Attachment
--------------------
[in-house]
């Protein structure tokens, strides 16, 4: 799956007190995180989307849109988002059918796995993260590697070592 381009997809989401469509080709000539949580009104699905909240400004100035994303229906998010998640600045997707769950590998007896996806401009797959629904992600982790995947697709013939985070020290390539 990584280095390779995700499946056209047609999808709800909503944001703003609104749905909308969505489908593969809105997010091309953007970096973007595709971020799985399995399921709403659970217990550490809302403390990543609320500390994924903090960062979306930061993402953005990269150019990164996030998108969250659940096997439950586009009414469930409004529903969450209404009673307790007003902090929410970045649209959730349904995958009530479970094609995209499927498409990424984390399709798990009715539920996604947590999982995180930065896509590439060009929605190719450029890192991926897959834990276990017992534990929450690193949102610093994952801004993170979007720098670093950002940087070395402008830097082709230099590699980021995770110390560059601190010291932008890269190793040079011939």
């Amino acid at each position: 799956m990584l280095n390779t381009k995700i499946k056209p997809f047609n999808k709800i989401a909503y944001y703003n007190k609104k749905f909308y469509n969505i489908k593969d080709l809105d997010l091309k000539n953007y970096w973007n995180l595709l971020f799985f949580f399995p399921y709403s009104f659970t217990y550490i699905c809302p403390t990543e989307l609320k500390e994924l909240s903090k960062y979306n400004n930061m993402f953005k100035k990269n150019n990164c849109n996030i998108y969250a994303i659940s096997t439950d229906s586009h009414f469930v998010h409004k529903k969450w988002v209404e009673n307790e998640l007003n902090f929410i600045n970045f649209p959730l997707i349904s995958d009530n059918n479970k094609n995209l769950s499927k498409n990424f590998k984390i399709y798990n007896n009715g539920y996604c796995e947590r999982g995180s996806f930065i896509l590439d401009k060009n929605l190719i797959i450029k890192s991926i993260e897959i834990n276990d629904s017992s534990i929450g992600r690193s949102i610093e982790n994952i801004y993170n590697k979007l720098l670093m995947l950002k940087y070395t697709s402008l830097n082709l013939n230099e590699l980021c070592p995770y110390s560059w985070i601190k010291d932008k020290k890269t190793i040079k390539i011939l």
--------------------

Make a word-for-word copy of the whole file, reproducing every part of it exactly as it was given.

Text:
[in-house]
């Protein structure tokens, strides 16, 4: 799956007190995180989307849109988002059918796995993260590697070592 381009997809989401469509080709000539949580009104699905909240400004100035994303229906998010998640600045997707769950590998007896996806401009797959629904992600982790995947697709013939985070020290390539 990584280095390779995700499946056209047609999808709800909503944001703003609104749905909308969505489908593969809105997010091309953007970096973007595709971020799985399995399921709403659970217990550490809302403390990543609320500390994924903090960062979306930061993402953005990269150019990164996030998108969250659940096997439950586009009414469930409004529903969450209404009673307790007003902090929410970045649209959730349904995958009530479970094609995209499927498409990424984390399709798990009715539920996604947590999982995180930065896509590439060009929605190719450029890192991926897959834990276990017992534990929450690193949102610093994952801004993170979007720098670093950002940087070395402008830097082709230099590699980021995770110390560059601190010291932008890269190793040079011939």
């Amino acid at each position: 799956m990584l280095n390779t381009k995700i499946k056209p997809f047609n999808k709800i989401a909503y944001y703003n007190k609104k749905f909308y469509n969505i489908k593969d080709l809105d997010l091309k000539n953007y970096w973007n995180l595709l971020f799985f949580f399995p399921y709403s009104f659970t217990y550490i699905c809302p403390t990543e989307l609320k500390e994924l909240s903090k960062y979306n400004n930061m993402f953005k100035k990269n150019n990164c849109n996030i998108y969250a994303i659940s096997t439950d229906s586009h009414f469930v998010h409004k529903k969450w988002v209404e009673n307790e998640l007003n902090f929410i600045n970045f649209p959730l997707i349904s995958d009530n059918n479970k094609n995209l769950s499927k498409n990424f590998k984390i399709y798990n007896n009715g539920y996604c796995e947590r999982g995180s996806f930065i896509l590439d401009k060009n929605l190719i797959i450029k890192s991926i993260e897959i834990n276990d629904s017992s534990i929450g992600r690193s949102i610093e982790n994952i801004y993170n590697k979007l720098l670093m995947l950002k940087y070395t697709s402008l830097n082709l013939n230099e590699l980021c070592p995770y110390s560059w985070i601190k010291d932008k020290k890269t190793i040079k390539i011939l």